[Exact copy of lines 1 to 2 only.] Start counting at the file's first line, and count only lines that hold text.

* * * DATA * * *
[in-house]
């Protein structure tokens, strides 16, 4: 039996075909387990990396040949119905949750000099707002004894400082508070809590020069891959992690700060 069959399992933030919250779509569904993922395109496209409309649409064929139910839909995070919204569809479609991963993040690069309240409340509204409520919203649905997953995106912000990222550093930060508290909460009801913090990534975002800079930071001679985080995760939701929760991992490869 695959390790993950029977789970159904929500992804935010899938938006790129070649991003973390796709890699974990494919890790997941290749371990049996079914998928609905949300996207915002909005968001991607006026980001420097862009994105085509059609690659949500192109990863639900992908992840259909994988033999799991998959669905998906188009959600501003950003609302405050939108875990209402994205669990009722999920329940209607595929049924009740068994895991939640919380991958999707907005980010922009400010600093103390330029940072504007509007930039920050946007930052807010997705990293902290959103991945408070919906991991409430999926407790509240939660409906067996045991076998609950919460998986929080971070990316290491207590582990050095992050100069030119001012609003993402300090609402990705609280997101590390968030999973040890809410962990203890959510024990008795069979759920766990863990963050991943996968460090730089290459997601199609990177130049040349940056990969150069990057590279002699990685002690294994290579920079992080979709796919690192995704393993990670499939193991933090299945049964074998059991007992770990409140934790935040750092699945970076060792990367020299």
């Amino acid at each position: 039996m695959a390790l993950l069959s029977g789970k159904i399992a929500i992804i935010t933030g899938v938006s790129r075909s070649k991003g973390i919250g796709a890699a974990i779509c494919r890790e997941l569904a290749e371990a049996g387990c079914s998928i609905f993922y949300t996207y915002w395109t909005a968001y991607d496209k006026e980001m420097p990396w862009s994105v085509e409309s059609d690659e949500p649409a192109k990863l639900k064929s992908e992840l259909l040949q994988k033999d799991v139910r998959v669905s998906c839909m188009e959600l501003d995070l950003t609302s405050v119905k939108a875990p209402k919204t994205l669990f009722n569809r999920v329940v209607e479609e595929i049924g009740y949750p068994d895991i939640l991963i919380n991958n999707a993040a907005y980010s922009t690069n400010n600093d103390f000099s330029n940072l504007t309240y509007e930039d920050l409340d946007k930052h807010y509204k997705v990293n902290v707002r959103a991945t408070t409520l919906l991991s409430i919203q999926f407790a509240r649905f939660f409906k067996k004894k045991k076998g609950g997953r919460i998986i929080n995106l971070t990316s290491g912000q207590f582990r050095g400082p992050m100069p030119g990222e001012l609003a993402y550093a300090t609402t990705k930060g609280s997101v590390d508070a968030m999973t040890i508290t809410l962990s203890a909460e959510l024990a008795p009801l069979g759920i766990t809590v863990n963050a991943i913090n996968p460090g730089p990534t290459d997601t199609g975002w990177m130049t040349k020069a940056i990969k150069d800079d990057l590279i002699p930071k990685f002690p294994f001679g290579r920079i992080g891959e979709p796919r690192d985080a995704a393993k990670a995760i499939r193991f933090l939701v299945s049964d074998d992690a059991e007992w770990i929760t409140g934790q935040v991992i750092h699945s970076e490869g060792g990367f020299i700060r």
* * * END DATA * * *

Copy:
[in-house]
């Protein structure tokens, strides 16, 4: 039996075909387990990396040949119905949750000099707002004894400082508070809590020069891959992690700060 069959399992933030919250779509569904993922395109496209409309649409064929139910839909995070919204569809479609991963993040690069309240409340509204409520919203649905997953995106912000990222550093930060508290909460009801913090990534975002800079930071001679985080995760939701929760991992490869 695959390790993950029977789970159904929500992804935010899938938006790129070649991003973390796709890699974990494919890790997941290749371990049996079914998928609905949300996207915002909005968001991607006026980001420097862009994105085509059609690659949500192109990863639900992908992840259909994988033999799991998959669905998906188009959600501003950003609302405050939108875990209402994205669990009722999920329940209607595929049924009740068994895991939640919380991958999707907005980010922009400010600093103390330029940072504007509007930039920050946007930052807010997705990293902290959103991945408070919906991991409430999926407790509240939660409906067996045991076998609950919460998986929080971070990316290491207590582990050095992050100069030119001012609003993402300090609402990705609280997101590390968030999973040890809410962990203890959510024990008795069979759920766990863990963050991943996968460090730089290459997601199609990177130049040349940056990969150069990057590279002699990685002690294994290579920079992080979709796919690192995704393993990670499939193991933090299945049964074998059991007992770990409140934790935040750092699945970076060792990367020299």